Nearly as many stores have closed across Coventry and Warwickshire during the first 6 months of 2014 compared to the whole of 2013. However, big new names like Smyths were attracted to the city.
Figures released this week show Coventry has already lost 19 retailers, which is only three less than the total number of store closures last year.
Nuneaton have more shops in the first half of this year than the whole of the previous year, with the figure already reaching 15 compared to 12 during 2013.
Sadly, these latest findings do not include a number of high-profile store closures during August and September, including the national chain Phones 4u which caused the loss of 50 local jobs when all stores across Coventry city centre, Binley, Arena Park. Stratford, Leamington, Nuneaton and Rugby were closed.
In Coventry, the number of new shops opened in the first half of the year was 13 and only seven in Nuneaton, although some of the new openings have been big names.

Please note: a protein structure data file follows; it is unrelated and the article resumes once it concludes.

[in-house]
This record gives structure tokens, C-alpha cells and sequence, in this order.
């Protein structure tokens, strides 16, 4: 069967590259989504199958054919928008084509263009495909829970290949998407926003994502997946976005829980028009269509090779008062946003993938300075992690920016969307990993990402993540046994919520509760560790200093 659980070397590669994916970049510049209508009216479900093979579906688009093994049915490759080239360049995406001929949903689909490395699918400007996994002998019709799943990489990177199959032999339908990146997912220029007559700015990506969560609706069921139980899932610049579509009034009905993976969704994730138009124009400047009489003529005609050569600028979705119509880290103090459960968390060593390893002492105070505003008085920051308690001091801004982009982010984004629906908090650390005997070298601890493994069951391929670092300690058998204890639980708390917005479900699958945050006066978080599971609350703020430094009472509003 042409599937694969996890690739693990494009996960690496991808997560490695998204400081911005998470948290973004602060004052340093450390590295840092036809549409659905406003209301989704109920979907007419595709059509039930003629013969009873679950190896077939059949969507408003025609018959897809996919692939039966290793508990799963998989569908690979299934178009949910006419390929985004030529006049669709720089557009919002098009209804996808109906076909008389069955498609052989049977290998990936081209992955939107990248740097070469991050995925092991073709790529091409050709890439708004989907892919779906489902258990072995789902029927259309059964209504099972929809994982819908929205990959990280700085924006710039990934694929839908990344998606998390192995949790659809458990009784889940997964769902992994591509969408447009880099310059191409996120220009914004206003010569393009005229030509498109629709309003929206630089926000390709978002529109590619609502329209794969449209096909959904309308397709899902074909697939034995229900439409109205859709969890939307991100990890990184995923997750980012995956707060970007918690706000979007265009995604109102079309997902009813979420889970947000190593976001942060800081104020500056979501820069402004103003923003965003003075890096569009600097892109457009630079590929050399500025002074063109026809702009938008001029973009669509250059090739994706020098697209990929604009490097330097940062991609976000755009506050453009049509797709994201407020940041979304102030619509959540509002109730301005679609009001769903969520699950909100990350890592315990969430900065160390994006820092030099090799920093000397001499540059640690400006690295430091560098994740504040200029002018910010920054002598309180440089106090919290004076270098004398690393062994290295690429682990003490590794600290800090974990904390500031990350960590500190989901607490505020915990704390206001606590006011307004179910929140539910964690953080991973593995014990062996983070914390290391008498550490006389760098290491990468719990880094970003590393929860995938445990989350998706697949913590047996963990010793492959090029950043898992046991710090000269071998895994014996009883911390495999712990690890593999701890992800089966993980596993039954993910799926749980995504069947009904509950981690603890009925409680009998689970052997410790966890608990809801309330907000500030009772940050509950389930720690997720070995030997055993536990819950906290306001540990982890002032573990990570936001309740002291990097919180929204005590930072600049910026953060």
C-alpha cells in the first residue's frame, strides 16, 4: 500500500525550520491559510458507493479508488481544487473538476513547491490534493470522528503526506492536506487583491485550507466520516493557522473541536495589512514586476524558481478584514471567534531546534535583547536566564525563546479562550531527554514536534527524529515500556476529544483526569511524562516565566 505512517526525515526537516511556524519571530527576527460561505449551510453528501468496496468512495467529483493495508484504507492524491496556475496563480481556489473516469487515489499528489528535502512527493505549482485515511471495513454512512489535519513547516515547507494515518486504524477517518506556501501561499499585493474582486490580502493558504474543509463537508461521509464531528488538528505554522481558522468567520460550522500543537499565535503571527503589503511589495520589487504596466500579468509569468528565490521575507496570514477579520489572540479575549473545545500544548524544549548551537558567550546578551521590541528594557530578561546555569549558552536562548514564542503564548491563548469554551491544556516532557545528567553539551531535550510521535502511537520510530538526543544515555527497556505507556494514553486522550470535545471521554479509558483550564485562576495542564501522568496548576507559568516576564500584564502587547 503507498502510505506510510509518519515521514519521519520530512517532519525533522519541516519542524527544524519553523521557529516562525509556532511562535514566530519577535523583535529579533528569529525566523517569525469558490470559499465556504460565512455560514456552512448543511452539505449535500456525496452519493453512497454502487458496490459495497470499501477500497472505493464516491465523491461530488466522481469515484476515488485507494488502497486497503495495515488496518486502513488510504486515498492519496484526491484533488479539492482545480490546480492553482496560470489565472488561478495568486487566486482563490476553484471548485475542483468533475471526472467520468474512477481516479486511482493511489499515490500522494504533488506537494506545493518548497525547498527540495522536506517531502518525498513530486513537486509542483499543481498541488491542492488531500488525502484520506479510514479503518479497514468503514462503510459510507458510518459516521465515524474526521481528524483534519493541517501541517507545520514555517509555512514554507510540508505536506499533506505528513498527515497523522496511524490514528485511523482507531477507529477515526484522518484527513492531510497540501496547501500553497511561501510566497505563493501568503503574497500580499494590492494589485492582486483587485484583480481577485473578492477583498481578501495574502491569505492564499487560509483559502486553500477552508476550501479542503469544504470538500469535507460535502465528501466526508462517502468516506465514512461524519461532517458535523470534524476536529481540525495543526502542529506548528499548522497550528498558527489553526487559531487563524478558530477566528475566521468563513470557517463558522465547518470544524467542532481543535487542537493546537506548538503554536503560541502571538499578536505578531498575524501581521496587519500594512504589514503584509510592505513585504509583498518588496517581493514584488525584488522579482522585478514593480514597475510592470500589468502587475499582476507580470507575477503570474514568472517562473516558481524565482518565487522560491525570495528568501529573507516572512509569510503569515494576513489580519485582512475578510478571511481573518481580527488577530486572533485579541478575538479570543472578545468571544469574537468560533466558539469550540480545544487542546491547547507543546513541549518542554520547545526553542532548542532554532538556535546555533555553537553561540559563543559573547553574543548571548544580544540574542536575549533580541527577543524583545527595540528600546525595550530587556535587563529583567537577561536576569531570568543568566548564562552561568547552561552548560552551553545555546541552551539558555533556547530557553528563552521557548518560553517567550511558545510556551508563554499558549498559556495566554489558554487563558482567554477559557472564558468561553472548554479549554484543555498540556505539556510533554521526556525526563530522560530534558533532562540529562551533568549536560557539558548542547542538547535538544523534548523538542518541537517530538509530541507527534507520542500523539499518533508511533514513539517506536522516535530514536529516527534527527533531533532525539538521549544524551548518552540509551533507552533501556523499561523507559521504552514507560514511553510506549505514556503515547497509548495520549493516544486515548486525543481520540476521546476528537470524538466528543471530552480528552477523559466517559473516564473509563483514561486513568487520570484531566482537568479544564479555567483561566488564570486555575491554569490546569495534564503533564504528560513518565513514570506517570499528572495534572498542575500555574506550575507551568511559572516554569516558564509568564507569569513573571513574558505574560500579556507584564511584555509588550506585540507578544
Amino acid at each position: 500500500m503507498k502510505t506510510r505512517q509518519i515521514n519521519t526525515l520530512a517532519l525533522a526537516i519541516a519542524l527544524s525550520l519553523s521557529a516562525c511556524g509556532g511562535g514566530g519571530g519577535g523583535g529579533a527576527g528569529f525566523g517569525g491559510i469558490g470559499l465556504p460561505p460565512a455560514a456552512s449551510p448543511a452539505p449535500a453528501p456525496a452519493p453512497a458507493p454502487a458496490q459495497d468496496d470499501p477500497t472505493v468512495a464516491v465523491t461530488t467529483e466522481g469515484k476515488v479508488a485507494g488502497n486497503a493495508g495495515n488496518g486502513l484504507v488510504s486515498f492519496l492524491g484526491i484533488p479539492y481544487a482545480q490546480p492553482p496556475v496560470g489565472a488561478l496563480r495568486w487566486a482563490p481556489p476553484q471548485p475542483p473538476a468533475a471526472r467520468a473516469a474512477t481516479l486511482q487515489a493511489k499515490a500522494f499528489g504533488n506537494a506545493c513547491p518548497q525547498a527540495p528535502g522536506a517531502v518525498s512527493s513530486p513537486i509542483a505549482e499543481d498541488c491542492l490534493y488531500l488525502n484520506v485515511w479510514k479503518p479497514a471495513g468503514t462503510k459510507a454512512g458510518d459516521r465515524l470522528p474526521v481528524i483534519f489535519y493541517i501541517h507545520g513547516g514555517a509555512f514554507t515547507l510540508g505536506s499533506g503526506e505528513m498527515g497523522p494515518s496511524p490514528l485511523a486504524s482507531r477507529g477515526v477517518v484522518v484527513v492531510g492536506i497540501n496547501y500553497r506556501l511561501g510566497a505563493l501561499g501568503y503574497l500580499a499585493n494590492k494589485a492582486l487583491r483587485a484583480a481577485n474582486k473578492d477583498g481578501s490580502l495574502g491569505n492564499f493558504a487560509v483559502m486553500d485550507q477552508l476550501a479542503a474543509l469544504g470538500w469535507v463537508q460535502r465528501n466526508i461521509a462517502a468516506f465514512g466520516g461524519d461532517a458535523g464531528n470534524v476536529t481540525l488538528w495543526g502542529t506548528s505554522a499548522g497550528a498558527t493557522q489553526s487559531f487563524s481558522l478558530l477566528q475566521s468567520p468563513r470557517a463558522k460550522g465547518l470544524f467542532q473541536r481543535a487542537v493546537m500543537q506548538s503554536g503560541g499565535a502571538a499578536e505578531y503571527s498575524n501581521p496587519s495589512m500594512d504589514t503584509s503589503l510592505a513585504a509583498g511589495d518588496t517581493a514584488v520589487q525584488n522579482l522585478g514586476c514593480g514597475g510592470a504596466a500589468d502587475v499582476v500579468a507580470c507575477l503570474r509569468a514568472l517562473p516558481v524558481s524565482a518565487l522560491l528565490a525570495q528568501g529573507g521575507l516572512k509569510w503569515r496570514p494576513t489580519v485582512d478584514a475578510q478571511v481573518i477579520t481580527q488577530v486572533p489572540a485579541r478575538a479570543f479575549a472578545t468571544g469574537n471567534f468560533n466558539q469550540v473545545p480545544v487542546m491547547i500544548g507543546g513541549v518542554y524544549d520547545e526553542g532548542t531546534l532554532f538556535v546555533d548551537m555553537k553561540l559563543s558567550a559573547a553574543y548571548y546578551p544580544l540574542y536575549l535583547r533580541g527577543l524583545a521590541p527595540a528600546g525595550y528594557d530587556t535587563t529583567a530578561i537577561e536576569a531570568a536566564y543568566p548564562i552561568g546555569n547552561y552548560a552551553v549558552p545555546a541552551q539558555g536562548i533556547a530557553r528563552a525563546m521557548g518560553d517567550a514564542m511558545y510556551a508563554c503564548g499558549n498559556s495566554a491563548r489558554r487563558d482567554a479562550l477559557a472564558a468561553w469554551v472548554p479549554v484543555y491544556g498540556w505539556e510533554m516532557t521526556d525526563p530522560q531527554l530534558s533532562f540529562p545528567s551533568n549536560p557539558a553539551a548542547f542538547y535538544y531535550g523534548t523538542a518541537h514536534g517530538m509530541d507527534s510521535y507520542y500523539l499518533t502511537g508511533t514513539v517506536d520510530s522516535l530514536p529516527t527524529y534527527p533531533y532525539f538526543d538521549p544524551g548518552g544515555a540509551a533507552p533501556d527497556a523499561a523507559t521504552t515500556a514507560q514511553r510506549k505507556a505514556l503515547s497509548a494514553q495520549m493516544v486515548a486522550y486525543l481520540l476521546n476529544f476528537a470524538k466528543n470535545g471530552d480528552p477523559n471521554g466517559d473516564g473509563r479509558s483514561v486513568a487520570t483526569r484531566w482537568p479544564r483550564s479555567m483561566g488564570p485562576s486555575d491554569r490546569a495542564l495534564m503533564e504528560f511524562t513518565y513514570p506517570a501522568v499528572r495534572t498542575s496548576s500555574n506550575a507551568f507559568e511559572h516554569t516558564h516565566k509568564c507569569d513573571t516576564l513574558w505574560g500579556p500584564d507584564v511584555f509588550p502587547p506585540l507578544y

In Rugby, the figures were level with the number of closures and new openings standing at eight this year compared to 16 losses and 12 gains during 2013.
Leamington is one of the region’s few high street winners with only two retailers lost from the town this year, compared to 27 last year.
The research has also revealed the biggest retailer losers are both men and women’s fashion shops, mobile phone retailers and video libraries.
But betting shops, coffee shops, discount stores, charity shops and American restaurants appear to be thriving.
Nuneaton also lost its Dorothy Perkins store in the town’s Market Place during the summer and 40 jobs were lost in Coventry when Homebase closed its big store in Walsgrave.
However, this year Coventry has welcomed new shops to the city, including sporting goods retailer Sportsdirect.com which opened a new base at Cannon Park Shopping Centre creating 35 new jobs.
Smyths Toystore was another big new draw for the city, bringing 30 new jobs to the city when it opened at the Airport Retail Park, and the new Fargo village recently opened to much acclaim.